All aeronautical facilities that are left in FAAN’s assets after the concession of non-aeronautical facilities could be merged with NAMA assets. Runways, taxiways and their associated lighting, and emergency and rescue management systems could remain part of the universal air traffic services systems. NAMA could, therefore, be fully commercialised like the ATNS of South Africa. FAAN, on the other hand, should function as a commercial holding company to oversee the management of the airports under concession.

The government should ensure that future management of the remaining domestic airports is included in the concession plans. In other words, none of these domestic airports should be left behind; otherwise, the initial reasons for the concession would be defeated. Therefore, for every international airport terminal available for concession to a company, three to four of the domestic airports should be given along with the concession.

The concession of airports, like that of the seaports in 2006, will increase capacity, invariably increasing air, passenger, and cargo traffic. It will reduce budget allocations to airports and increase revenue generation. The ports’ concession increased the capacity by over 300%; the cargo has increased from 7 million tons to about 25 million tons, and it has reduced budget allocations but has increased port revenue generation.

In addition to all these, the government should concern itself with the designing of achievable policies and programmes that would enable it to meet contemporary visions for the industry in this twenty-first century. Such policies should ensure that the responsible aviation authority provides the baseline for implementation of the concession, and the investors provide regular business plans every five years to meet the requirements of the Nigerian Civil Aviation Regulations, 2006, Part 18.10.5. The first-line approach is to ask: has the NCAA been ensuring that Bi-Courtney Airport Services complied regularly with the NCAR provision?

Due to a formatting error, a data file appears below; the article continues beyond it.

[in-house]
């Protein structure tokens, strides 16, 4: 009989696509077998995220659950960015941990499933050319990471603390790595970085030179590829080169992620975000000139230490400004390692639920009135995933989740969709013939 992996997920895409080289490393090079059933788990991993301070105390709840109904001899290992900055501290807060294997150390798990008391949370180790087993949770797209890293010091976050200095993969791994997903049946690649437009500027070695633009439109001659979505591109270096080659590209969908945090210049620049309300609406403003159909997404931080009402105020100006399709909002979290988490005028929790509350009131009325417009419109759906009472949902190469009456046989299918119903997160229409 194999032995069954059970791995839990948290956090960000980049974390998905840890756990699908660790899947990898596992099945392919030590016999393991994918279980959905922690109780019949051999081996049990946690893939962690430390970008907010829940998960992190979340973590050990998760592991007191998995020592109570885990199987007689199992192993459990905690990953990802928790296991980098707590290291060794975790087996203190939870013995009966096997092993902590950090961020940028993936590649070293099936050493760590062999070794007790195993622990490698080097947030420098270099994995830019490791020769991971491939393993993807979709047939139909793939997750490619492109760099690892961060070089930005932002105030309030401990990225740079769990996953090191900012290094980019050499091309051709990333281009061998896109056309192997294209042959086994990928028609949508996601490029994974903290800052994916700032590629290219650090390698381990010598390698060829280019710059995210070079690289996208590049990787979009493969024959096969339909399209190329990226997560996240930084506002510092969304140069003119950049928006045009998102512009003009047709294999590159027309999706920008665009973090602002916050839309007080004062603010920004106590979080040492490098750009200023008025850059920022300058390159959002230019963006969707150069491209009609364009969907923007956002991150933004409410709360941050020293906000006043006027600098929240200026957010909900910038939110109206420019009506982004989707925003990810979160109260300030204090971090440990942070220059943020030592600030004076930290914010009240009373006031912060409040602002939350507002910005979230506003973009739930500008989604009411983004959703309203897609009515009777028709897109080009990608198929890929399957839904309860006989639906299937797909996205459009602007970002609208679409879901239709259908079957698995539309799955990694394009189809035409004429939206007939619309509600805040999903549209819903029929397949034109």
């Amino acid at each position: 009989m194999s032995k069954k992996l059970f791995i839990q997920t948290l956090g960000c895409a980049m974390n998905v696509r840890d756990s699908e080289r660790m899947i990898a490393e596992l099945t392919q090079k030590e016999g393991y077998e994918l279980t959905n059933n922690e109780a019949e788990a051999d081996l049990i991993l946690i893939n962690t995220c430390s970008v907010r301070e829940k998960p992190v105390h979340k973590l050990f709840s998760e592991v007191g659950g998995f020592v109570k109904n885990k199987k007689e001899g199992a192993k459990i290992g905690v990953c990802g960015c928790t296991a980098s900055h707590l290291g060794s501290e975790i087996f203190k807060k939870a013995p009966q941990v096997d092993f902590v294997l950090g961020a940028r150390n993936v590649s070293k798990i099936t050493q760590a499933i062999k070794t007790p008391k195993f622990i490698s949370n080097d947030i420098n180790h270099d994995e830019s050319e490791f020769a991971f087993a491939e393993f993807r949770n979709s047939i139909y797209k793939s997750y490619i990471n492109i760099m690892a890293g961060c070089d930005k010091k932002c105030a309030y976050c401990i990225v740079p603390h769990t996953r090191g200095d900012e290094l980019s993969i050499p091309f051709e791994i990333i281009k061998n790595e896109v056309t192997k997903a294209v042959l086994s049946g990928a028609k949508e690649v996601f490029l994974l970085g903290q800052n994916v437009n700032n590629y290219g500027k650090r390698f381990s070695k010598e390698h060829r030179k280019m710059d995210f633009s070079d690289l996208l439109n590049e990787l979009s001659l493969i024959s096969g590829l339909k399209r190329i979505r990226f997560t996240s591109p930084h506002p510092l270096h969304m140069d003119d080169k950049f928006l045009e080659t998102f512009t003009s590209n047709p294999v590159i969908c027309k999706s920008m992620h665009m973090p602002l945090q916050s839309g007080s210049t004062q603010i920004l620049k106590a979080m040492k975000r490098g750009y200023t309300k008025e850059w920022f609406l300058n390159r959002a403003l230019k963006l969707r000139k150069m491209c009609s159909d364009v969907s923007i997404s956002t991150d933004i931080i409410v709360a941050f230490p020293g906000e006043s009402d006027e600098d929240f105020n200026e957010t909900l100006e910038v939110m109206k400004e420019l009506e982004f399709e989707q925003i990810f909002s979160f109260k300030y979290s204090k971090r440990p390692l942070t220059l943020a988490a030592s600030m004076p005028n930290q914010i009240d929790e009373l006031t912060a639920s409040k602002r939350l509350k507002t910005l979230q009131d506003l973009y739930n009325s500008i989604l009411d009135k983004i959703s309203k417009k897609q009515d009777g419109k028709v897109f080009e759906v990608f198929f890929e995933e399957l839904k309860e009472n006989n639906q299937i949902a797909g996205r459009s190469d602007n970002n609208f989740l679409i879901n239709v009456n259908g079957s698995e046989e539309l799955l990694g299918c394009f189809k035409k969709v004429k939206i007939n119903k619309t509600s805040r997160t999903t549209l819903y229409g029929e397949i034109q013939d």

(Group Captain John Ojikutu (rtd) is an Aviation Security Consultant and Secretary General of the Aviation Safety Round Table Initiative)

This opinion article was written in May, 2016.

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Hope Rises for Aerospace University, as NUC Gives Provisional Approval

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Aviation Minister, Hadi Sirika presents the Concept Note for the establishment of the African Aviation and Aerospace University Abuja to the Executive Secretary National Universities Commission, Professor Abubakar Adamu Rasheed

The quest by the Federal Government, through the Ministry of Aviation, to establish an Aviation and Aerospace University has been boosted by the assurance of the National Universities Commission (NUC) to expedite action on the concept document submitted by the Minister of Aviation Senator Hadi Sirika.
Executive Secretary, National University Commission, Professor Abubakar Adamu Rasheed who gave the assurance after receiving the note from the Minister, said the commission will engage some professors to perfect the concept note for immediate approval.

A statement by the Director, Public Affairs, Ministry of Aviation,  Dr James Odaudu quotes the Executive Secretary as saying: “I can assure you that by the end of the month (July), we are going to have a brand new University, the first of its kind in Abuja, first African University dedicated to aviation and aerospace study in the country”.

According to the Executive Secretary, the value of such university can’t be quantified and commended the Minister for his boldness and courage.
“This aviation under your guidance, will be the first to show the way that we can support the establishment of specialized university that won’t only serve us but serve the African region and the International community”. He stated.

Presenting the Concept Note earlier, Aviation Minister, Senator Hadi Sirika who was accompanied by the Ministry’s Permanent Secretary, Directors and Heads of Agencies, said that the ‘African Aviation and Aerospace University Abuja’ will be dedicated to research and development of knowledge in Aviation and Aerospace.

The Minister stated that the decision to establish the specialised university was informed by the need to fill some identified gaps in the growth and development of the aviation sector.